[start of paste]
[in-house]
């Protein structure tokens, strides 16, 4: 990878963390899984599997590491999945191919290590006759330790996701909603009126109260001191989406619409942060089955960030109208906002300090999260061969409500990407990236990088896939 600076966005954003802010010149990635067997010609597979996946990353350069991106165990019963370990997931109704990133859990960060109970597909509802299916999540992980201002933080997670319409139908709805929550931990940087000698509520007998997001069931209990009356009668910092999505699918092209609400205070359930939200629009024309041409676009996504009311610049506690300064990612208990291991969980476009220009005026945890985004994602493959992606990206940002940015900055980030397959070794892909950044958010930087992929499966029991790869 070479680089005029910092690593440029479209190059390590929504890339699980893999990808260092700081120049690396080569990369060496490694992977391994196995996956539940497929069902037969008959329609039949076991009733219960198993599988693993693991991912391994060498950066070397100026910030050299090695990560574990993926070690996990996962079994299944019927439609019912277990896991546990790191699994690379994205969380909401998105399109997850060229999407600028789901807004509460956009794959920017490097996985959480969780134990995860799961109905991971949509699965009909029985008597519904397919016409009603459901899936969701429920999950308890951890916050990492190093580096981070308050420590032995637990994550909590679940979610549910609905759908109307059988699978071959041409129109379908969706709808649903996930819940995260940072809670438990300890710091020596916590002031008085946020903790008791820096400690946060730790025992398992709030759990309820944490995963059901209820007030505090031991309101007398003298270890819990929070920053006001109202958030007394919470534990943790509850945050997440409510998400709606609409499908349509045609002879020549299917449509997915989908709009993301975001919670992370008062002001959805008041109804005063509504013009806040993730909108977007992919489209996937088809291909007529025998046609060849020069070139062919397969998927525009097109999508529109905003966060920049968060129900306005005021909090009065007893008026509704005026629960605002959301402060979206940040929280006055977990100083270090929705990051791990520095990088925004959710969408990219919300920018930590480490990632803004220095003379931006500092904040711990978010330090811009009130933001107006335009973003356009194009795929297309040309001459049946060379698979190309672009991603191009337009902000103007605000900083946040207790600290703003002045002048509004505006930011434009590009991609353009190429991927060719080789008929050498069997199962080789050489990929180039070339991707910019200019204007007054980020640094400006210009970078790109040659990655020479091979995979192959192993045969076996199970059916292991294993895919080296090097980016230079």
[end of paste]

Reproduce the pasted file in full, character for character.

[in-house]
């Protein structure tokens, strides 16, 4: 990878963390899984599997590491999945191919290590006759330790996701909603009126109260001191989406619409942060089955960030109208906002300090999260061969409500990407990236990088896939 600076966005954003802010010149990635067997010609597979996946990353350069991106165990019963370990997931109704990133859990960060109970597909509802299916999540992980201002933080997670319409139908709805929550931990940087000698509520007998997001069931209990009356009668910092999505699918092209609400205070359930939200629009024309041409676009996504009311610049506690300064990612208990291991969980476009220009005026945890985004994602493959992606990206940002940015900055980030397959070794892909950044958010930087992929499966029991790869 070479680089005029910092690593440029479209190059390590929504890339699980893999990808260092700081120049690396080569990369060496490694992977391994196995996956539940497929069902037969008959329609039949076991009733219960198993599988693993693991991912391994060498950066070397100026910030050299090695990560574990993926070690996990996962079994299944019927439609019912277990896991546990790191699994690379994205969380909401998105399109997850060229999407600028789901807004509460956009794959920017490097996985959480969780134990995860799961109905991971949509699965009909029985008597519904397919016409009603459901899936969701429920999950308890951890916050990492190093580096981070308050420590032995637990994550909590679940979610549910609905759908109307059988699978071959041409129109379908969706709808649903996930819940995260940072809670438990300890710091020596916590002031008085946020903790008791820096400690946060730790025992398992709030759990309820944490995963059901209820007030505090031991309101007398003298270890819990929070920053006001109202958030007394919470534990943790509850945050997440409510998400709606609409499908349509045609002879020549299917449509997915989908709009993301975001919670992370008062002001959805008041109804005063509504013009806040993730909108977007992919489209996937088809291909007529025998046609060849020069070139062919397969998927525009097109999508529109905003966060920049968060129900306005005021909090009065007893008026509704005026629960605002959301402060979206940040929280006055977990100083270090929705990051791990520095990088925004959710969408990219919300920018930590480490990632803004220095003379931006500092904040711990978010330090811009009130933001107006335009973003356009194009795929297309040309001459049946060379698979190309672009991603191009337009902000103007605000900083946040207790600290703003002045002048509004505006930011434009590009991609353009190429991927060719080789008929050498069997199962080789050489990929180039070339991707910019200019204007007054980020640094400006210009970078790109040659990655020479091979995979192959192993045969076996199970059916292991294993895919080296090097980016230079």